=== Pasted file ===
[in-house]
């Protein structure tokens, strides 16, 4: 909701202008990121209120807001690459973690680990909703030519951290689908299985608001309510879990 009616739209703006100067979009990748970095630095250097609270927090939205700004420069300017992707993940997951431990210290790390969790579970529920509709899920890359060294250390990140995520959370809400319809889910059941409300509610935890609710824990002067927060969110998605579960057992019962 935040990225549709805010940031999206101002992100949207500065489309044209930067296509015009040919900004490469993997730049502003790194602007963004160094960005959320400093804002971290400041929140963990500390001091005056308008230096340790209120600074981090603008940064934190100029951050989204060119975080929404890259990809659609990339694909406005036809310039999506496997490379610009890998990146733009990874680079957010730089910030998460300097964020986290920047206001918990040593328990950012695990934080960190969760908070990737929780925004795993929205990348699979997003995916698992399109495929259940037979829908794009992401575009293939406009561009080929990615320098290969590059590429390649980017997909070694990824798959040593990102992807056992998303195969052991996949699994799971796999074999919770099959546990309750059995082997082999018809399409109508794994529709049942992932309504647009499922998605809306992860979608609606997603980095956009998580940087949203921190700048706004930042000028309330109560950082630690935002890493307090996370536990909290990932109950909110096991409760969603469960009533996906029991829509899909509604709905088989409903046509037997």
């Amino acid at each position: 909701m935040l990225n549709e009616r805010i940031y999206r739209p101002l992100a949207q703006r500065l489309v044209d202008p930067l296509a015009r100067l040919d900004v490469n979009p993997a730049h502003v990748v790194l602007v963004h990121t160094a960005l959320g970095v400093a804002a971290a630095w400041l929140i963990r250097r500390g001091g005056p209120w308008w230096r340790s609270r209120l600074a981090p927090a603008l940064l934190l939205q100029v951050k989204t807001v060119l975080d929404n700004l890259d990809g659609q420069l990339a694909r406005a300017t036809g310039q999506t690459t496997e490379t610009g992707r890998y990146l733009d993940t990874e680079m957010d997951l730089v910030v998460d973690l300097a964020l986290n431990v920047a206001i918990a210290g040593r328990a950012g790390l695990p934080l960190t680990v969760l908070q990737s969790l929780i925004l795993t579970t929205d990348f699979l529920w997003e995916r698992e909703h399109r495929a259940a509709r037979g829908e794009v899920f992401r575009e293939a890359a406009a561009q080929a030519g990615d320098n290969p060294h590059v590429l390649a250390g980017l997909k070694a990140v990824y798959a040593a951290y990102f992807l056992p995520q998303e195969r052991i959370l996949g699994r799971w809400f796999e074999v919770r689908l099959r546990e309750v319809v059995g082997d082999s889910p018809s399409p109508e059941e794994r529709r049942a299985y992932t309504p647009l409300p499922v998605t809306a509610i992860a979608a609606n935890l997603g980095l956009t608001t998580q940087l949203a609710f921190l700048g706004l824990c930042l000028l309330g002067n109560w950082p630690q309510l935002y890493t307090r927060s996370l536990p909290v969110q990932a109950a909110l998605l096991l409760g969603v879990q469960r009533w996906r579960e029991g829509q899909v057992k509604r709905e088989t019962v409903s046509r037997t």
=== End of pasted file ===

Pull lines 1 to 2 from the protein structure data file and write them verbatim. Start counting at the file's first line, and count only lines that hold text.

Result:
[in-house]
């Protein structure tokens, strides 16, 4: 909701202008990121209120807001690459973690680990909703030519951290689908299985608001309510879990 009616739209703006100067979009990748970095630095250097609270927090939205700004420069300017992707993940997951431990210290790390969790579970529920509709899920890359060294250390990140995520959370809400319809889910059941409300509610935890609710824990002067927060969110998605579960057992019962 935040990225549709805010940031999206101002992100949207500065489309044209930067296509015009040919900004490469993997730049502003790194602007963004160094960005959320400093804002971290400041929140963990500390001091005056308008230096340790209120600074981090603008940064934190100029951050989204060119975080929404890259990809659609990339694909406005036809310039999506496997490379610009890998990146733009990874680079957010730089910030998460300097964020986290920047206001918990040593328990950012695990934080960190969760908070990737929780925004795993929205990348699979997003995916698992399109495929259940037979829908794009992401575009293939406009561009080929990615320098290969590059590429390649980017997909070694990824798959040593990102992807056992998303195969052991996949699994799971796999074999919770099959546990309750059995082997082999018809399409109508794994529709049942992932309504647009499922998605809306992860979608609606997603980095956009998580940087949203921190700048706004930042000028309330109560950082630690935002890493307090996370536990909290990932109950909110096991409760969603469960009533996906029991829509899909509604709905088989409903046509037997």